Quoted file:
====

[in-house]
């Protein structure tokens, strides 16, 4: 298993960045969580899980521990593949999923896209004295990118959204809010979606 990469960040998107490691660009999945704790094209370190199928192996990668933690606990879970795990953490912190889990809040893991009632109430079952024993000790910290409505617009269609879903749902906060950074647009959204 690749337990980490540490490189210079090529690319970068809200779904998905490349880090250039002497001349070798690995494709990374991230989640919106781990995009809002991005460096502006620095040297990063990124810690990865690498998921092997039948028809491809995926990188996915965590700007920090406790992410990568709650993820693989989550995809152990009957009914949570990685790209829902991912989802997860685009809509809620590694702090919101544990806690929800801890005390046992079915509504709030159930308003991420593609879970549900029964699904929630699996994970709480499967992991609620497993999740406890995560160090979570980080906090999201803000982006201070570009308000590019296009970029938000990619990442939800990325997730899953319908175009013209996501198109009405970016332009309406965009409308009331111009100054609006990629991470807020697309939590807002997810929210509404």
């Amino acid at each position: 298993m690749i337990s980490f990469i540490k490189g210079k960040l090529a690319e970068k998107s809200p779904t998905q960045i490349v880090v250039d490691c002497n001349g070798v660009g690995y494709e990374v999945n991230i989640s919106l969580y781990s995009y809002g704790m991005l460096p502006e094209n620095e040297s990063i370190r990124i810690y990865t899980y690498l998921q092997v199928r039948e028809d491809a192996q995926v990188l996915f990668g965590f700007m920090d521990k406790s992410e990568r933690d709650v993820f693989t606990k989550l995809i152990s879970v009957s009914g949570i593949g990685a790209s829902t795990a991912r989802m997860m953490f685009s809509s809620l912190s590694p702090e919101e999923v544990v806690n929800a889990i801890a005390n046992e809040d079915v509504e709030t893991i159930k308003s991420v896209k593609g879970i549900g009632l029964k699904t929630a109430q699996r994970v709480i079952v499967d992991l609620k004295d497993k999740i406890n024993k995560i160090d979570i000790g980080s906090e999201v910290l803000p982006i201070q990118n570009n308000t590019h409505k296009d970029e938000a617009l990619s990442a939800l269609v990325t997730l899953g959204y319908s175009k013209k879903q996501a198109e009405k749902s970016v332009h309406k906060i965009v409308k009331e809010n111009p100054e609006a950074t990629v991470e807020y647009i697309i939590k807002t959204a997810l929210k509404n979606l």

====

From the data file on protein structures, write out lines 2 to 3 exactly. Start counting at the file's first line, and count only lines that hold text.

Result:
């Protein structure tokens, strides 16, 4: 298993960045969580899980521990593949999923896209004295990118959204809010979606 990469960040998107490691660009999945704790094209370190199928192996990668933690606990879970795990953490912190889990809040893991009632109430079952024993000790910290409505617009269609879903749902906060950074647009959204 690749337990980490540490490189210079090529690319970068809200779904998905490349880090250039002497001349070798690995494709990374991230989640919106781990995009809002991005460096502006620095040297990063990124810690990865690498998921092997039948028809491809995926990188996915965590700007920090406790992410990568709650993820693989989550995809152990009957009914949570990685790209829902991912989802997860685009809509809620590694702090919101544990806690929800801890005390046992079915509504709030159930308003991420593609879970549900029964699904929630699996994970709480499967992991609620497993999740406890995560160090979570980080906090999201803000982006201070570009308000590019296009970029938000990619990442939800990325997730899953319908175009013209996501198109009405970016332009309406965009409308009331111009100054609006990629991470807020697309939590807002997810929210509404």
């Amino acid at each position: 298993m690749i337990s980490f990469i540490k490189g210079k960040l090529a690319e970068k998107s809200p779904t998905q960045i490349v880090v250039d490691c002497n001349g070798v660009g690995y494709e990374v999945n991230i989640s919106l969580y781990s995009y809002g704790m991005l460096p502006e094209n620095e040297s990063i370190r990124i810690y990865t899980y690498l998921q092997v199928r039948e028809d491809a192996q995926v990188l996915f990668g965590f700007m920090d521990k406790s992410e990568r933690d709650v993820f693989t606990k989550l995809i152990s879970v009957s009914g949570i593949g990685a790209s829902t795990a991912r989802m997860m953490f685009s809509s809620l912190s590694p702090e919101e999923v544990v806690n929800a889990i801890a005390n046992e809040d079915v509504e709030t893991i159930k308003s991420v896209k593609g879970i549900g009632l029964k699904t929630a109430q699996r994970v709480i079952v499967d992991l609620k004295d497993k999740i406890n024993k995560i160090d979570i000790g980080s906090e999201v910290l803000p982006i201070q990118n570009n308000t590019h409505k296009d970029e938000a617009l990619s990442a939800l269609v990325t997730l899953g959204y319908s175009k013209k879903q996501a198109e009405k749902s970016v332009h309406k906060i965009v409308k009331e809010n111009p100054e609006a950074t990629v991470e807020y647009i697309i939590k807002t959204a997810l929210k509404n979606l």